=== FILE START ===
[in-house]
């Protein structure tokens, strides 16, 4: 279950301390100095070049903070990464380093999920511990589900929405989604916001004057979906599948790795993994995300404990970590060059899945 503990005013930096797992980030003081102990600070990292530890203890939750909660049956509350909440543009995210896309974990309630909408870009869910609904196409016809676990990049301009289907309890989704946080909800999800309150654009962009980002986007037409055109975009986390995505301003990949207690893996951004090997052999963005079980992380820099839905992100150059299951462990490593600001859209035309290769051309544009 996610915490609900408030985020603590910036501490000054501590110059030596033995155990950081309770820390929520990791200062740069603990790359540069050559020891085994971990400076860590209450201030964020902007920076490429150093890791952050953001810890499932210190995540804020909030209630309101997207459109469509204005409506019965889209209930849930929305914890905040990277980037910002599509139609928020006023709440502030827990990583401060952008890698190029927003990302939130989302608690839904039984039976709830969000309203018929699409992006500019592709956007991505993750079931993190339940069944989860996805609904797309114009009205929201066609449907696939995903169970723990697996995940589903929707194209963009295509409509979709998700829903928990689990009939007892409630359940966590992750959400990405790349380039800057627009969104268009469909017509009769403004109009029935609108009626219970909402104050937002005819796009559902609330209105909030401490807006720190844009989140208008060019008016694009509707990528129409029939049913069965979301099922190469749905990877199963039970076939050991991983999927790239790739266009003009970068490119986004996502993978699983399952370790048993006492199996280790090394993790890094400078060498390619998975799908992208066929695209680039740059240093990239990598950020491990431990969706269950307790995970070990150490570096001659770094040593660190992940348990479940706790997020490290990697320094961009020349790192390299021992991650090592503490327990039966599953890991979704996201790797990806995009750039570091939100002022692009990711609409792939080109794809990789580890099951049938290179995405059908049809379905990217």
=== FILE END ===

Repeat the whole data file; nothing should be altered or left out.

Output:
[in-house]
């Protein structure tokens, strides 16, 4: 279950301390100095070049903070990464380093999920511990589900929405989604916001004057979906599948790795993994995300404990970590060059899945 503990005013930096797992980030003081102990600070990292530890203890939750909660049956509350909440543009995210896309974990309630909408870009869910609904196409016809676990990049301009289907309890989704946080909800999800309150654009962009980002986007037409055109975009986390995505301003990949207690893996951004090997052999963005079980992380820099839905992100150059299951462990490593600001859209035309290769051309544009 996610915490609900408030985020603590910036501490000054501590110059030596033995155990950081309770820390929520990791200062740069603990790359540069050559020891085994971990400076860590209450201030964020902007920076490429150093890791952050953001810890499932210190995540804020909030209630309101997207459109469509204005409506019965889209209930849930929305914890905040990277980037910002599509139609928020006023709440502030827990990583401060952008890698190029927003990302939130989302608690839904039984039976709830969000309203018929699409992006500019592709956007991505993750079931993190339940069944989860996805609904797309114009009205929201066609449907696939995903169970723990697996995940589903929707194209963009295509409509979709998700829903928990689990009939007892409630359940966590992750959400990405790349380039800057627009969104268009469909017509009769403004109009029935609108009626219970909402104050937002005819796009559902609330209105909030401490807006720190844009989140208008060019008016694009509707990528129409029939049913069965979301099922190469749905990877199963039970076939050991991983999927790239790739266009003009970068490119986004996502993978699983399952370790048993006492199996280790090394993790890094400078060498390619998975799908992208066929695209680039740059240093990239990598950020491990431990969706269950307790995970070990150490570096001659770094040593660190992940348990479940706790997020490290990697320094961009020349790192390299021992991650090592503490327990039966599953890991979704996201790797990806995009750039570091939100002022692009990711609409792939080109794809990789580890099951049938290179995405059908049809379905990217």